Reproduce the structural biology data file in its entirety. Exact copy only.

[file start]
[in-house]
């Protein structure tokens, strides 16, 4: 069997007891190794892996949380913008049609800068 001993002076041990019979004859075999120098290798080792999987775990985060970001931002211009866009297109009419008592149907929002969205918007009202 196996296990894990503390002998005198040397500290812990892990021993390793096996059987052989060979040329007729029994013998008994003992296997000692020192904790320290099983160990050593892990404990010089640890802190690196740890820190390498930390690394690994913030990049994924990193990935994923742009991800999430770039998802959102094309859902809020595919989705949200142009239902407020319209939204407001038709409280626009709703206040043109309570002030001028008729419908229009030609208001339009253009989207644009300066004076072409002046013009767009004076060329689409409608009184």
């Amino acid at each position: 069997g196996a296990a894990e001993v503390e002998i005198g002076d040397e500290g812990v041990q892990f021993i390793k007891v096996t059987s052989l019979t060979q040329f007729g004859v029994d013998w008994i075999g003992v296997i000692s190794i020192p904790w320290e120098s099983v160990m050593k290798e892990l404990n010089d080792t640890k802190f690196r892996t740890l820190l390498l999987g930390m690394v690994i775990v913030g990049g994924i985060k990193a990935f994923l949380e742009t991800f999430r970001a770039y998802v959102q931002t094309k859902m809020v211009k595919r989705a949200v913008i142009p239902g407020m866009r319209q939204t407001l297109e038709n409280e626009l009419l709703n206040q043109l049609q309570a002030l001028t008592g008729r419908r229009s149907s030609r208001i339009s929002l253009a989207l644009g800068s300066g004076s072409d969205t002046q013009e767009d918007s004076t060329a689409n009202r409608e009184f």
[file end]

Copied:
[in-house]
């Protein structure tokens, strides 16, 4: 069997007891190794892996949380913008049609800068 001993002076041990019979004859075999120098290798080792999987775990985060970001931002211009866009297109009419008592149907929002969205918007009202 196996296990894990503390002998005198040397500290812990892990021993390793096996059987052989060979040329007729029994013998008994003992296997000692020192904790320290099983160990050593892990404990010089640890802190690196740890820190390498930390690394690994913030990049994924990193990935994923742009991800999430770039998802959102094309859902809020595919989705949200142009239902407020319209939204407001038709409280626009709703206040043109309570002030001028008729419908229009030609208001339009253009989207644009300066004076072409002046013009767009004076060329689409409608009184």
């Amino acid at each position: 069997g196996a296990a894990e001993v503390e002998i005198g002076d040397e500290g812990v041990q892990f021993i390793k007891v096996t059987s052989l019979t060979q040329f007729g004859v029994d013998w008994i075999g003992v296997i000692s190794i020192p904790w320290e120098s099983v160990m050593k290798e892990l404990n010089d080792t640890k802190f690196r892996t740890l820190l390498l999987g930390m690394v690994i775990v913030g990049g994924i985060k990193a990935f994923l949380e742009t991800f999430r970001a770039y998802v959102q931002t094309k859902m809020v211009k595919r989705a949200v913008i142009p239902g407020m866009r319209q939204t407001l297109e038709n409280e626009l009419l709703n206040q043109l049609q309570a002030l001028t008592g008729r419908r229009s149907s030609r208001i339009s929002l253009a989207l644009g800068s300066g004076s072409d969205t002046q013009e767009d918007s004076t060329a689409n009202r409608e009184f």